Unravelling The Mystery Behind Thane’s ‘Bada Church’

Unravelling The Mystery Behind Thane’s ‘Bada Church’
Dr Fleur D’souza

Nestled on the edges of Masunda Lake or Talao Pali, Thane’s ‘bada’ church (as some locals call it) is an exemplary feat of ancient architecture that seems to have been around forever. With its baroque interiors and Portuguese-styled altars, the St. John the Baptist church has an interesting story to it, one that has challenged the minds of many historians.

In 1837, the Marathas, having newly captured the city of Thane, decided to embark on a gruesome rampage. They destroyed all the churches in the area—all except one. The church of St. John the Baptist somehow survived this act of mass destruction and is, today, the oldest church in Thane and Mumbai. But how and why this happened is an archaeological mystery lost in time.

A new coffee table book, ‘Witness’, is an attempt to understand the past and present of Thane’s thriving Christian community and the church that has served generations of families living in the area. “A few years ago, the 400-year-old church was badly in need of repair and the project came under the supervision of renowned conservation architect, Vikas Dilawari. Team Dilawari also documented the restoration process and suggested that we come out with a publication”, editor Dr Fleur D’souza, who also led the research team behind the book, tells Homegrown.

Dr. Fleur D'souza and the team behind 'Witness'

Along with the restoration work, the book also chronicles the evolution of Thane city, the history of its church, and the relationship shared by the region’s residents vis-a-vis the institution. A stunning journey since the moment you’re introduced to an exhaustive list of priests who have served the church of St. John the Baptist since the 16th century, ‘Witness’ stays true to its name.

Retired HOD of Mumbai’s St. Xavier’s College and a resident of Thane herself, Dr Fleur D’souza hails from an academic background and has several publications to her credit. Having previously researched Thane’s maritime past, she already had a general idea of how she’d go about this one. “We made announcements in the church, appealed for photographs and memorabilia, we also circulated a questionnaire and went from door-to-door collecting snippets and anecdotes related to the church. We also spoke to former students of St. John Baptist School, which has occupied a large part of the complex for over a century,” she says.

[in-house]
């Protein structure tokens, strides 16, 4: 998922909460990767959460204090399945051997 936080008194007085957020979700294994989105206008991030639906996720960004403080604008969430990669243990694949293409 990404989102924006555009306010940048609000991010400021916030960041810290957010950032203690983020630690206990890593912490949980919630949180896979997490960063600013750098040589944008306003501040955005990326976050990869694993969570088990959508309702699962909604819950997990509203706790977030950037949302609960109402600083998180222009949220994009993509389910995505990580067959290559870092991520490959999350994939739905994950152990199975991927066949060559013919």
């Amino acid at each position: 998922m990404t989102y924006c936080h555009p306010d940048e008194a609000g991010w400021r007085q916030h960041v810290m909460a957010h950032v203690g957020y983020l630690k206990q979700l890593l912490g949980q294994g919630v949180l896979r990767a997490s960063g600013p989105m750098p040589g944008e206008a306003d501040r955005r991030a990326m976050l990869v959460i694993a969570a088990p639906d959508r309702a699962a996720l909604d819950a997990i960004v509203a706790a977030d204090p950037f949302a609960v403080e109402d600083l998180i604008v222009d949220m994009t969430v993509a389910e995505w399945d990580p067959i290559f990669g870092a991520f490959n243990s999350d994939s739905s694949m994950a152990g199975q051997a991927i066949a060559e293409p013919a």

However, digging into the past for information was not an easy task. More often than not, Dr D’souza was met with rejection for reasons that were totally out of her control. “Thane has never been a very wealthy city so most people living here did not own cameras. Besides, the cameras in those days were not powerful enough to take good pictures of church interiors. We also came across a lot of damaged photos that could not be used in a book. However, we were fortunate to have the talented Arun Ferreira and Dylan Hendricks whose sketches and doodles lend a quirky dimension to the book,” she tells us matter-of-factly.

Restoration work at St. John the Baptist Church, Thane. Image Courtesy: Vikas Dilawari

As Dr D’souza flips through the book, pausing every now and then to share an anecdote from the past year and a half that she has spent working on ‘Witness’, it’s hard to miss the zeal in her eyes. This book is not just another feather in her cap, but an incredibly personal experience for her, built on the memories of her community members. When I compliment the sheer effort that must have gone into cataloguing the heritage and history of such a diverse area (Thane is also home to 40% of India’s total Jewish population), she surprises me with another interesting story:

It seems that Dr D’souza has been quite fortunate in her intellectual pursuits. While in the midst of her research, she was contacted by two Italians who were writing a book on a monk. Coincidentally, a lot of early records of Christianity in Thane are based on the accounts of the same monk who came to Thane in 1321, almost 700 years ago. “The Italians found out about me on the internet, somehow managed to get in touch and thereon, we corresponded via emails for the next one year. The emails would come to me in perfect English. It was only later when I met them in Venice that I became aware of the language barrier. They did not know English and I did not know Italian. We had been relying on ‘Google Translate’ for all our communication and I never even realised!” she laughs.

Today, Thane district comprises plenty of churches that came up as a response to the rapidly growing population. But none can keep up with the magnificence of the ‘bada’ church and the Christian community that evolved around it. With 435 years worth of history archived within the pages of a hardbound publication, ‘Witness’ is a tribute to India’s ever-growing cultural and regional diversity. One that refuses to fade with time.

The book is available in both hardbound (Rs. 1,000) and paperback (Rs 500) and can be bought at St. John the Baptist church office.

Feature image courtesy of Dr Fleur D’souza

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